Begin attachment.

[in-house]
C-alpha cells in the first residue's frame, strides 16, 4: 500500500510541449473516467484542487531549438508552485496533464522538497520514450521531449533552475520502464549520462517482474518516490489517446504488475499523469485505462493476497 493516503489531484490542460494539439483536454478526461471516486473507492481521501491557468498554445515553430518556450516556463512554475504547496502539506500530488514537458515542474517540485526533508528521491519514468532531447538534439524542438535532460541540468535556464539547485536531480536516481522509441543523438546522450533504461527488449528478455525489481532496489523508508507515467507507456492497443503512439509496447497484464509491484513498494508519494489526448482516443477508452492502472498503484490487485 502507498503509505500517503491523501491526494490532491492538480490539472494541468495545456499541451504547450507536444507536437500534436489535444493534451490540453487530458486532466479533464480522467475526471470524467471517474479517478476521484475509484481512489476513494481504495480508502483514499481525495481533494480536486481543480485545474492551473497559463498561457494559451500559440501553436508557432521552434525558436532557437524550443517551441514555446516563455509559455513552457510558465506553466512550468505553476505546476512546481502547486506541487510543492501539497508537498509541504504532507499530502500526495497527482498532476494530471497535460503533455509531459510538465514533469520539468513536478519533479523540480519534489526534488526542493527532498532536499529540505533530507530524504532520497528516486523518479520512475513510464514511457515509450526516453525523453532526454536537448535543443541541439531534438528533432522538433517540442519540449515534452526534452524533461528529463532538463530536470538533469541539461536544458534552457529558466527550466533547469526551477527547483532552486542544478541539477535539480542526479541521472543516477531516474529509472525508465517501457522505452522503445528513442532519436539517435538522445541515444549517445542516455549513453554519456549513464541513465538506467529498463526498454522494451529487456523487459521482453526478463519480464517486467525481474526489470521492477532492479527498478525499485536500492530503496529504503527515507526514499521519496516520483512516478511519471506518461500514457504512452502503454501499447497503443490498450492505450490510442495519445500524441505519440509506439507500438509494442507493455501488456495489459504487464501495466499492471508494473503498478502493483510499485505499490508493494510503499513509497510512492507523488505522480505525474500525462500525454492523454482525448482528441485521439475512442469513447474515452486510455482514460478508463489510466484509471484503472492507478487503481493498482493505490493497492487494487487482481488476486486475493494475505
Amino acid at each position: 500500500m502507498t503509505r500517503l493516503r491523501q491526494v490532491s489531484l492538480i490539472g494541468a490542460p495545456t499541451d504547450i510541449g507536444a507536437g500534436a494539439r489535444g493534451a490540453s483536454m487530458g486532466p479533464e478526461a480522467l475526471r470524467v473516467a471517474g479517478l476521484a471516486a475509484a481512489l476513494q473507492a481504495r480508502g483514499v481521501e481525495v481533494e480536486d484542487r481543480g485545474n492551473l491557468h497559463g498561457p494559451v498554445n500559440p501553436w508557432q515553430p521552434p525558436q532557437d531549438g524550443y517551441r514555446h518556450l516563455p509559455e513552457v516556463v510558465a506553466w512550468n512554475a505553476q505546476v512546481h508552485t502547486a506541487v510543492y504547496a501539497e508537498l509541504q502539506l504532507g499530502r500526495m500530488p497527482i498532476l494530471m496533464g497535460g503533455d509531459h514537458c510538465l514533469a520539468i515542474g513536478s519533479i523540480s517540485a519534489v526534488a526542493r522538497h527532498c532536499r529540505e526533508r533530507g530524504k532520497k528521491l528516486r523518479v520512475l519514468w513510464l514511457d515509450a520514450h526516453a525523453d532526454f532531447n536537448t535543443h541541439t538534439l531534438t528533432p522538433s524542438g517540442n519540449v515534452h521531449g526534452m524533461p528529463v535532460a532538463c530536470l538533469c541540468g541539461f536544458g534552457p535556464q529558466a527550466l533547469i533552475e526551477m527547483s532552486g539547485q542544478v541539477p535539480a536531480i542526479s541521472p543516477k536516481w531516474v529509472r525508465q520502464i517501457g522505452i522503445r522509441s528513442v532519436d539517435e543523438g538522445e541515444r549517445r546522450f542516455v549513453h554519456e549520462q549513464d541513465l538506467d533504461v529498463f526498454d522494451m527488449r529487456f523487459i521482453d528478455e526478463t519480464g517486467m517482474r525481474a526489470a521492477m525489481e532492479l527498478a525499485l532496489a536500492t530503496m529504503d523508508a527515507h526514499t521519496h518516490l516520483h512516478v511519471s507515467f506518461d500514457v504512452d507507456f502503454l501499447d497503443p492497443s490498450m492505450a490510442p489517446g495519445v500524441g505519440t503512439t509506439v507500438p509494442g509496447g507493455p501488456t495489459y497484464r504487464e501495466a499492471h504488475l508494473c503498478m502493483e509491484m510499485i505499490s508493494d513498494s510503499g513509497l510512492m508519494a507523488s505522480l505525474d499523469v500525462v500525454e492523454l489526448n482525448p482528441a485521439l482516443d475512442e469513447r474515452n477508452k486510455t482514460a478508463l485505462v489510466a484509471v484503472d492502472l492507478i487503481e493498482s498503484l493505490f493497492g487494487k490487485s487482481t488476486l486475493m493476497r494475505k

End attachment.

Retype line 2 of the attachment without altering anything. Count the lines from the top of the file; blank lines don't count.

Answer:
C-alpha cells in the first residue's frame, strides 16, 4: 500500500510541449473516467484542487531549438508552485496533464522538497520514450521531449533552475520502464549520462517482474518516490489517446504488475499523469485505462493476497 493516503489531484490542460494539439483536454478526461471516486473507492481521501491557468498554445515553430518556450516556463512554475504547496502539506500530488514537458515542474517540485526533508528521491519514468532531447538534439524542438535532460541540468535556464539547485536531480536516481522509441543523438546522450533504461527488449528478455525489481532496489523508508507515467507507456492497443503512439509496447497484464509491484513498494508519494489526448482516443477508452492502472498503484490487485 502507498503509505500517503491523501491526494490532491492538480490539472494541468495545456499541451504547450507536444507536437500534436489535444493534451490540453487530458486532466479533464480522467475526471470524467471517474479517478476521484475509484481512489476513494481504495480508502483514499481525495481533494480536486481543480485545474492551473497559463498561457494559451500559440501553436508557432521552434525558436532557437524550443517551441514555446516563455509559455513552457510558465506553466512550468505553476505546476512546481502547486506541487510543492501539497508537498509541504504532507499530502500526495497527482498532476494530471497535460503533455509531459510538465514533469520539468513536478519533479523540480519534489526534488526542493527532498532536499529540505533530507530524504532520497528516486523518479520512475513510464514511457515509450526516453525523453532526454536537448535543443541541439531534438528533432522538433517540442519540449515534452526534452524533461528529463532538463530536470538533469541539461536544458534552457529558466527550466533547469526551477527547483532552486542544478541539477535539480542526479541521472543516477531516474529509472525508465517501457522505452522503445528513442532519436539517435538522445541515444549517445542516455549513453554519456549513464541513465538506467529498463526498454522494451529487456523487459521482453526478463519480464517486467525481474526489470521492477532492479527498478525499485536500492530503496529504503527515507526514499521519496516520483512516478511519471506518461500514457504512452502503454501499447497503443490498450492505450490510442495519445500524441505519440509506439507500438509494442507493455501488456495489459504487464501495466499492471508494473503498478502493483510499485505499490508493494510503499513509497510512492507523488505522480505525474500525462500525454492523454482525448482528441485521439475512442469513447474515452486510455482514460478508463489510466484509471484503472492507478487503481493498482493505490493497492487494487487482481488476486486475493494475505